At the same time, Carville sees a double standard in the way reporters handle each candidate's respective controversies. In a March piece for Media Matters, Carville laid out what he dubbed “The Clinton Rule” based on the Beltway media’s obsession with supposed Clinton “scandals”: “There shall be one standard for covering everyone else in public life, and another standard for the Clintons.”

    As a recent example, Carville pointed to the media’s recent scrutiny of the Clinton Foundation and the growing calls for the Clintons to shut it down. He urged Democrats to be blunt in their defense of the foundation: “People are going to die. Yes, people will die when you shut it down.” He dismissed potential hand-wringing over his proclamation: “‘Oh gee, do you think you should you really say that?’ Well it’s a fact.”

    “My message to Democrats is, you’ve been right, get over it. You can be nice, you can be polite about it, but you’ve just been right,” Carville said. “I’m sure it’s going to come a day where we’ll get something wrong and we’ll deal with that, too.”

  • Chris Christie’s Minimum Wage Veto Was Based On Right-Wing Media Myths

    ››› ››› ALEX MORASH

    New Jersey governor and Trump campaign adviser Chris Christie held a press conference on August 30 to announce he would veto a bill passed by the state legislature to raise the minimum wage to $15 per hour. During the press conference Christie attacked efforts to raise the minimum wage, citing right-wing media myths that raising wages would hurt businesses and lead to job automation.

  • NBC Reveals Yet Another Contradiction In Trump's Tax Plan

    Blog ››› ››› CRAIG HARRINGTON & ALEX MORASH

    Republican presidential nominee Donald Trump was blasted by NBC after it was revealed that the candidate’s latest campaign ad cites two distinct and contradictory tax plans, neither of which are Trump’s current plan. This “confusion” follows months of Trump contradicting himself on economic policy.

    On August 29, MSNBC and NBC News political reporter Benjy Sarlin reported that Trump's new campaign ad, which is part of a $10 million ad buy in key swing states, seems to make promises about lower taxes, boosted job creation, and economic growth that are "generic enough for a Republican politician." Yet, on closer inspection, Trump's promises are actually buttressed by citations linking to two different tax plans that he has either disavowed or has not endorsed.

    The ad's promises of wage growth and a thriving business community are based on a September 2015 analysis by the conservative-leaning Tax Foundation of Trump's original tax plan, which he replaced with a different and less detailed plan on August 8. Meanwhile, the ad's promise of tax relief for working families and increased job creation is based on a Tax Foundation analysis of the 2016 tax reform plan outlined by House Republicans, which Trump has yet to endorse. From NBC News:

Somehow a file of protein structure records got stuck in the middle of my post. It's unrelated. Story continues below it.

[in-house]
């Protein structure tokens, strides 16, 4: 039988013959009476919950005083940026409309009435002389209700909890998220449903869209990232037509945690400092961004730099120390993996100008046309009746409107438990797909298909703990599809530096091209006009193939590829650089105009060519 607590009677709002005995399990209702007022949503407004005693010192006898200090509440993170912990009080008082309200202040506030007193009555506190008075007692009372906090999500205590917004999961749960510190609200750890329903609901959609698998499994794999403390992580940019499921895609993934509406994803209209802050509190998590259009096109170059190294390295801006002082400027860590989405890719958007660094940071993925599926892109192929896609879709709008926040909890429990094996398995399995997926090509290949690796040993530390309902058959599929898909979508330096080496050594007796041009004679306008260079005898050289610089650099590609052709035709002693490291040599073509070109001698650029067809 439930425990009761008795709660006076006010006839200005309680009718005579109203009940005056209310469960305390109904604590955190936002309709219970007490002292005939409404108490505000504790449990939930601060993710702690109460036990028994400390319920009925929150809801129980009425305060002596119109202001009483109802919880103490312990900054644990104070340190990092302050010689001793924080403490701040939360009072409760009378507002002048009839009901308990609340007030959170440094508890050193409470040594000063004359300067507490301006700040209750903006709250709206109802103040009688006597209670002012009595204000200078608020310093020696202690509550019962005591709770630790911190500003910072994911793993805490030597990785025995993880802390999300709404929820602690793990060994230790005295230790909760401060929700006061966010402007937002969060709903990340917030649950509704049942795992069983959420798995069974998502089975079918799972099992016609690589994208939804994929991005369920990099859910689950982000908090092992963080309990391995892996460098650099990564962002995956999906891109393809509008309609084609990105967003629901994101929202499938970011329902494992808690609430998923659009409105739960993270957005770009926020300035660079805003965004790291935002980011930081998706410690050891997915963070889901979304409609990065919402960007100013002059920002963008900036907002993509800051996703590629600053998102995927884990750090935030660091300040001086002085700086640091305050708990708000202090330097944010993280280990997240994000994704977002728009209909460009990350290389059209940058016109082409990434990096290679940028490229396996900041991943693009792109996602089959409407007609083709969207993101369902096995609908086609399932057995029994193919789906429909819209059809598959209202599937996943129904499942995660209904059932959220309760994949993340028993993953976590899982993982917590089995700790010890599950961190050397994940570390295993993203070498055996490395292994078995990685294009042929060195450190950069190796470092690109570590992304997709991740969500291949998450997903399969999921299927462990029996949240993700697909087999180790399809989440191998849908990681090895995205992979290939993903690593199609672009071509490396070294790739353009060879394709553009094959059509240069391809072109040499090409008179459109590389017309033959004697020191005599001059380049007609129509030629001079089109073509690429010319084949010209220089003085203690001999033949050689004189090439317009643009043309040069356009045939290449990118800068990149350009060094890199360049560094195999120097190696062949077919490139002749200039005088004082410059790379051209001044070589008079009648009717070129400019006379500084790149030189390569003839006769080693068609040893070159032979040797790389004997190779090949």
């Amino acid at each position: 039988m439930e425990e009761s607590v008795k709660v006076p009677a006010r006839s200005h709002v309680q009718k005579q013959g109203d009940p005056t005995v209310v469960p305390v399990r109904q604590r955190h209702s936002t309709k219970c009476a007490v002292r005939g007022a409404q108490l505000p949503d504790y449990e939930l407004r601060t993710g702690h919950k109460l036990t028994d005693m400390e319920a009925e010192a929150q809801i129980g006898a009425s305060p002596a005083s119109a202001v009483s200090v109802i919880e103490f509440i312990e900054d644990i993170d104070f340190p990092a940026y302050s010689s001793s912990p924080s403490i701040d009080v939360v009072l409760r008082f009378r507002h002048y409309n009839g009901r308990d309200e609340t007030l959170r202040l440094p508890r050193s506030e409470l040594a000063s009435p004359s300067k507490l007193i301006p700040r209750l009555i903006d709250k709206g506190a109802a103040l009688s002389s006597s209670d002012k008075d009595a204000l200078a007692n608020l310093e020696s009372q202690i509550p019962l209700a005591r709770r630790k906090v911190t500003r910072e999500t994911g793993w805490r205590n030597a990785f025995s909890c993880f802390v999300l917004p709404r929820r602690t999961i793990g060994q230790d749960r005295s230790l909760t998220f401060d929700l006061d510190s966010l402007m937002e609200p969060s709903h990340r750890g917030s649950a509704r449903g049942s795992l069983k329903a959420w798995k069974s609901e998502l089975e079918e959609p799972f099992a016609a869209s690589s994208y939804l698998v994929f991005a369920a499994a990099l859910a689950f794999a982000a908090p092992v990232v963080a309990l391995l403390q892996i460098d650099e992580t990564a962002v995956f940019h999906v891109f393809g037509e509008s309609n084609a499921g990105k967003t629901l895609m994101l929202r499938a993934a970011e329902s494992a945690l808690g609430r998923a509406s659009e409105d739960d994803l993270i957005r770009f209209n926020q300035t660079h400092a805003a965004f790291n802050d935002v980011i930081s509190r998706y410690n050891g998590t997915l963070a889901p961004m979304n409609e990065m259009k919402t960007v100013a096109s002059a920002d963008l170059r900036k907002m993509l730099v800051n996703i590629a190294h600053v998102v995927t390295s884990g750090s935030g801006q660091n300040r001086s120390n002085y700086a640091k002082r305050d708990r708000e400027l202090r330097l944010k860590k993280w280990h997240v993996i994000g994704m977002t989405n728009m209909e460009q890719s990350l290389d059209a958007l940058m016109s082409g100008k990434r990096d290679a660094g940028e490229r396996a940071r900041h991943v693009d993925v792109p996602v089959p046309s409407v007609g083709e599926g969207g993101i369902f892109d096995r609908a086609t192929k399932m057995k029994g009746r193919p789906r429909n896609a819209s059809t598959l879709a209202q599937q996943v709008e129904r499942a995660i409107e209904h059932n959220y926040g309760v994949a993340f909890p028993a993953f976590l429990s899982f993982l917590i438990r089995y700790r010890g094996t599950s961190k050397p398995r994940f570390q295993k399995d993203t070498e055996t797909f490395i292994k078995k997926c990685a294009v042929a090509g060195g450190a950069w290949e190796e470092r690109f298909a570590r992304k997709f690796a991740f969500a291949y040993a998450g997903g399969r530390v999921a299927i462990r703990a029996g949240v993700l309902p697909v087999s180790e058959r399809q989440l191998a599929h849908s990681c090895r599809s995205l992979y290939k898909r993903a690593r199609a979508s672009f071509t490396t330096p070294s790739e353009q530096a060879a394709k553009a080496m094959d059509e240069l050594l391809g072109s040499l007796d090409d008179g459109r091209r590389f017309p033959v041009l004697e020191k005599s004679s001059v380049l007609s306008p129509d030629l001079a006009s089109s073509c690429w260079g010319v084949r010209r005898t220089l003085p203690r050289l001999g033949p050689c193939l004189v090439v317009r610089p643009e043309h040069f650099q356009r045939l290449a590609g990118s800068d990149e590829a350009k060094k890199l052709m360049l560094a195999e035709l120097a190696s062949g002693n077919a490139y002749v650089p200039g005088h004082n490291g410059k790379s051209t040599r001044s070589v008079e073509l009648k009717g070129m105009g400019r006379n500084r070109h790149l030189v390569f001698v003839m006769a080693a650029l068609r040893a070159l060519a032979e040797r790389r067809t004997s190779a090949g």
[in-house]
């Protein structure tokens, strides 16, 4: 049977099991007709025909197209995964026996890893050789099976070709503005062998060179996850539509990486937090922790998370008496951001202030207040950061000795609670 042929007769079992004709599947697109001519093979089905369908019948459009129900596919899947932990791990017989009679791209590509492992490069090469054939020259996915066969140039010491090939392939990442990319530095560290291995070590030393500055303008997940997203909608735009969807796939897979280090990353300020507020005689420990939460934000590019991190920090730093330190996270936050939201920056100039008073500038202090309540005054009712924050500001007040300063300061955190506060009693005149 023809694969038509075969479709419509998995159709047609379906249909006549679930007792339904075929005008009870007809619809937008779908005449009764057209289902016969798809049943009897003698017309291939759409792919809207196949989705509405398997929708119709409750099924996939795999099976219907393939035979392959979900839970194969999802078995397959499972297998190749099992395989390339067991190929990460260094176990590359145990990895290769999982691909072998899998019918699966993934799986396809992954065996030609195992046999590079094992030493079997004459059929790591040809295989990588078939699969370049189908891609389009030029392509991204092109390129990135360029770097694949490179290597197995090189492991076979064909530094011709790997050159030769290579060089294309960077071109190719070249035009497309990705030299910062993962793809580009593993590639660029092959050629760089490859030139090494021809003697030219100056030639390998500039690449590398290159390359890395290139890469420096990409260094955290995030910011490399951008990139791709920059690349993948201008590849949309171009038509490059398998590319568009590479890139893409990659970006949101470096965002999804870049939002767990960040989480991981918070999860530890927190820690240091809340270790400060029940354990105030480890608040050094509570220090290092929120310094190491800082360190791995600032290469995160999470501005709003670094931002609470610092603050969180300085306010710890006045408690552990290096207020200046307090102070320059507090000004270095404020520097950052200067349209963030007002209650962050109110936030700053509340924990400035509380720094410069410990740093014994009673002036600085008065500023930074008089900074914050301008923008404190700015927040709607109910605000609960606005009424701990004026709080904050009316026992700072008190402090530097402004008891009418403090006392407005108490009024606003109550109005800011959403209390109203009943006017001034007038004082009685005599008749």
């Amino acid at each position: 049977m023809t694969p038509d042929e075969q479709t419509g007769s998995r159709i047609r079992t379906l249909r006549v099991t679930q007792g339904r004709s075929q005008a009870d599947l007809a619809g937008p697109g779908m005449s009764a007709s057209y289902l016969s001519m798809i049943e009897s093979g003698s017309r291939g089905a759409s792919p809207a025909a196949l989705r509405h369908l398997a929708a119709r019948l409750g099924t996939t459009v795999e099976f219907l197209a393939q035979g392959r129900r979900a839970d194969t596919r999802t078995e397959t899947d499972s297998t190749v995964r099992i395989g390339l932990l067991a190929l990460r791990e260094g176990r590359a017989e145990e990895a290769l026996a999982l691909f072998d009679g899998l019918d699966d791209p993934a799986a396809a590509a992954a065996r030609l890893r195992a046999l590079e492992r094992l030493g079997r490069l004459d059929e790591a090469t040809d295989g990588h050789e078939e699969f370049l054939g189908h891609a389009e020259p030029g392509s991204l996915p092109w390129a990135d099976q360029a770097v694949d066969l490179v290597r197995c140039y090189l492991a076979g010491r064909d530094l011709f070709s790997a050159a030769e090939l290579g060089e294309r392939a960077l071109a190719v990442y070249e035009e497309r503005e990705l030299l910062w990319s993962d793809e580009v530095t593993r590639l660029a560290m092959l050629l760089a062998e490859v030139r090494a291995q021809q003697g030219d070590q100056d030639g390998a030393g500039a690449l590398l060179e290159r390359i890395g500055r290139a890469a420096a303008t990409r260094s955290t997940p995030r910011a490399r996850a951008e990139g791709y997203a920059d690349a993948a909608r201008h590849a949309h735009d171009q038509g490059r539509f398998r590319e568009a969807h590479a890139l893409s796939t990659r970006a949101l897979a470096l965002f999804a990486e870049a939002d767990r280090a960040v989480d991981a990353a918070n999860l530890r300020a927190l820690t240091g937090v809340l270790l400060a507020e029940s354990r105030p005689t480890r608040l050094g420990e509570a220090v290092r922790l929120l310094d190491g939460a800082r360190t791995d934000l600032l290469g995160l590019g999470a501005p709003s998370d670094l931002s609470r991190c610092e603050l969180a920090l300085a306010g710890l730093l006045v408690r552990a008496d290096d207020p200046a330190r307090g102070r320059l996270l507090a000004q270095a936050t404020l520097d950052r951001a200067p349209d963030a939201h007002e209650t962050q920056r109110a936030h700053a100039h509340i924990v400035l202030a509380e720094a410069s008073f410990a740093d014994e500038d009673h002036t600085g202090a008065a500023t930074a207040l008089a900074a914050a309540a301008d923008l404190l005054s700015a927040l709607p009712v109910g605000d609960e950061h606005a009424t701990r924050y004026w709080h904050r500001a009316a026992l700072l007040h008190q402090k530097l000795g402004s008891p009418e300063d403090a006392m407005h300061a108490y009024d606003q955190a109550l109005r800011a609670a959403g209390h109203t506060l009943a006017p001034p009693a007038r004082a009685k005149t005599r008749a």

Trump has not endorsed the House GOP plan outright, but his new proposal,announced earlier this month, has some similarities. Most notably, they both advocate collapsing the tax code into three brackets with rates of 12%, 25%, and 33%. But there are also important differences: Washington Post columnist Allan Sloan reported that Trump's plan would preserve a deduction on business loans that the House GOP plan would scrap that would save up to $1.2 trillion in revenue over 10 years.

    NBC’s Sarlin later reported that the Trump campaign was still issuing press releases containing the tax policy discrepancies even after they were revealed, and noted a half-hearted defense from the Trump campaign’s deputy policy director:

    Numerous other journalists picked up on Trump’s contradictory campaign ad, noting that it was “odd for Trump to cite the House GOP’s plan as if it were his own,” and arguing that the confusion might stem from Trump’s refusal to “fill[] in all the details” for his latest plan.

    Trump's inconsistency with the facts and noncommittal approach to his own economic policy outlines has become a feature of his presidential campaign. Trump’s latest tax plan was blasted by the media for being “light on details” and “ridden with more of the same empty tropes” exemplified during his previous economic policy speeches. Economists trashed the plan as “nonsense” and an attempt to re-write his previous tax and economic policy plan into just more of the “standard voodoo” economics frequently pushed by Republican supply-side advocates.

    At the outset of his campaign last year, Trump frequently said he would raise taxes on wealthy people like himself, but his initial plan overwhelmingly favored the very rich. Despite publishing a tax plan that included tax cuts for millionaires, he spent months falsely claiming the opposite was true. Trump has claimed for months that the only reason he has not released his tax returns is because they are under audit from the IRS, but the candidate has actually released his returns in the midst of an audit before, and continues to defy media inquires into tax years that are no longer under IRS review.